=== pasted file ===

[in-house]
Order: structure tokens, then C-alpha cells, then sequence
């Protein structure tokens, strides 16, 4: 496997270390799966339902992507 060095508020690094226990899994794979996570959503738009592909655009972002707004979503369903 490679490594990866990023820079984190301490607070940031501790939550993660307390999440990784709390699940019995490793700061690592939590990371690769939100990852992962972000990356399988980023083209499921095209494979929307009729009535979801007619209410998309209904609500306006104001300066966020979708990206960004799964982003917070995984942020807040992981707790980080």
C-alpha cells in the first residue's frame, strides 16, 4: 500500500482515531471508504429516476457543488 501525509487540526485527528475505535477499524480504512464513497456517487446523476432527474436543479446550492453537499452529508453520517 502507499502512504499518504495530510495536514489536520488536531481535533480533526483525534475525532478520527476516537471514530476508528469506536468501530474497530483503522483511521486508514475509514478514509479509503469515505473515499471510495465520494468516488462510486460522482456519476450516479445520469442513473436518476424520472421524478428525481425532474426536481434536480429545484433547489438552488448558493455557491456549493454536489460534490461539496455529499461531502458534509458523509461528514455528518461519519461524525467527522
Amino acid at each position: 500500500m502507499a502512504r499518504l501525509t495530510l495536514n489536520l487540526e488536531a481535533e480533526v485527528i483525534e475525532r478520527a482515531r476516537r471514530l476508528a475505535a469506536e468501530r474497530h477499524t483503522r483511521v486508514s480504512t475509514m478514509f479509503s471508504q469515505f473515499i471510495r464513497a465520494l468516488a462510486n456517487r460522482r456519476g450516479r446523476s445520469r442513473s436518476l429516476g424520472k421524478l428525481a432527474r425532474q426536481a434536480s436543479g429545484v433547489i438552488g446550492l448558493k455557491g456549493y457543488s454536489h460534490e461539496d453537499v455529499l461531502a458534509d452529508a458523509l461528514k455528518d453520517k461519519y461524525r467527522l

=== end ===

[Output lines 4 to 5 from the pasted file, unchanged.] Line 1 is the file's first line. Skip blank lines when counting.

C-alpha cells in the first residue's frame, strides 16, 4: 500500500482515531471508504429516476457543488 501525509487540526485527528475505535477499524480504512464513497456517487446523476432527474436543479446550492453537499452529508453520517 502507499502512504499518504495530510495536514489536520488536531481535533480533526483525534475525532478520527476516537471514530476508528469506536468501530474497530483503522483511521486508514475509514478514509479509503469515505473515499471510495465520494468516488462510486460522482456519476450516479445520469442513473436518476424520472421524478428525481425532474426536481434536480429545484433547489438552488448558493455557491456549493454536489460534490461539496455529499461531502458534509458523509461528514455528518461519519461524525467527522
Amino acid at each position: 500500500m502507499a502512504r499518504l501525509t495530510l495536514n489536520l487540526e488536531a481535533e480533526v485527528i483525534e475525532r478520527a482515531r476516537r471514530l476508528a475505535a469506536e468501530r474497530h477499524t483503522r483511521v486508514s480504512t475509514m478514509f479509503s471508504q469515505f473515499i471510495r464513497a465520494l468516488a462510486n456517487r460522482r456519476g450516479r446523476s445520469r442513473s436518476l429516476g424520472k421524478l428525481a432527474r425532474q426536481a434536480s436543479g429545484v433547489i438552488g446550492l448558493k455557491g456549493y457543488s454536489h460534490e461539496d453537499v455529499l461531502a458534509d452529508a458523509l461528514k455528518d453520517k461519519y461524525r467527522l